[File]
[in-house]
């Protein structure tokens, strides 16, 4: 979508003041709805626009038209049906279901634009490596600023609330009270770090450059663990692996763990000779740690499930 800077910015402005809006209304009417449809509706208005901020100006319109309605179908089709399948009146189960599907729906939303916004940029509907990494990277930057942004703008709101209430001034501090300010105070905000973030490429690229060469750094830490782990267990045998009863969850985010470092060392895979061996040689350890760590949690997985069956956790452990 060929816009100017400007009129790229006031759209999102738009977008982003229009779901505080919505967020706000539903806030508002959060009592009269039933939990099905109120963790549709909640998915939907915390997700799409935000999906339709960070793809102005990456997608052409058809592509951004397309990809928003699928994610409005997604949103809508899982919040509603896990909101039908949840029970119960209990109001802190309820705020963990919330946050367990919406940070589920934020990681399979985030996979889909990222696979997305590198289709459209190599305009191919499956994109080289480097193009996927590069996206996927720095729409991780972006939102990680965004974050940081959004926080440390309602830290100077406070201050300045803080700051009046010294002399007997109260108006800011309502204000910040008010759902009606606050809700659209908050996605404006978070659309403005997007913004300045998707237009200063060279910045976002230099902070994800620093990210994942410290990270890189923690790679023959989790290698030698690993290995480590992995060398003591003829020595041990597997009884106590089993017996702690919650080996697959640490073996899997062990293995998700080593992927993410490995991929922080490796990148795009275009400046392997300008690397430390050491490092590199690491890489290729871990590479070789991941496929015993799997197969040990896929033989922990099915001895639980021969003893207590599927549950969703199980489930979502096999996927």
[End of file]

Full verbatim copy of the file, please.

[in-house]
């Protein structure tokens, strides 16, 4: 979508003041709805626009038209049906279901634009490596600023609330009270770090450059663990692996763990000779740690499930 800077910015402005809006209304009417449809509706208005901020100006319109309605179908089709399948009146189960599907729906939303916004940029509907990494990277930057942004703008709101209430001034501090300010105070905000973030490429690229060469750094830490782990267990045998009863969850985010470092060392895979061996040689350890760590949690997985069956956790452990 060929816009100017400007009129790229006031759209999102738009977008982003229009779901505080919505967020706000539903806030508002959060009592009269039933939990099905109120963790549709909640998915939907915390997700799409935000999906339709960070793809102005990456997608052409058809592509951004397309990809928003699928994610409005997604949103809508899982919040509603896990909101039908949840029970119960209990109001802190309820705020963990919330946050367990919406940070589920934020990681399979985030996979889909990222696979997305590198289709459209190599305009191919499956994109080289480097193009996927590069996206996927720095729409991780972006939102990680965004974050940081959004926080440390309602830290100077406070201050300045803080700051009046010294002399007997109260108006800011309502204000910040008010759902009606606050809700659209908050996605404006978070659309403005997007913004300045998707237009200063060279910045976002230099902070994800620093990210994942410290990270890189923690790679023959989790290698030698690993290995480590992995060398003591003829020595041990597997009884106590089993017996702690919650080996697959640490073996899997062990293995998700080593992927993410490995991929922080490796990148795009275009400046392997300008690397430390050491490092590199690491890489290729871990590479070789991941496929015993799997197969040990896929033989922990099915001895639980021969003893207590599927549950969703199980489930979502096999996927």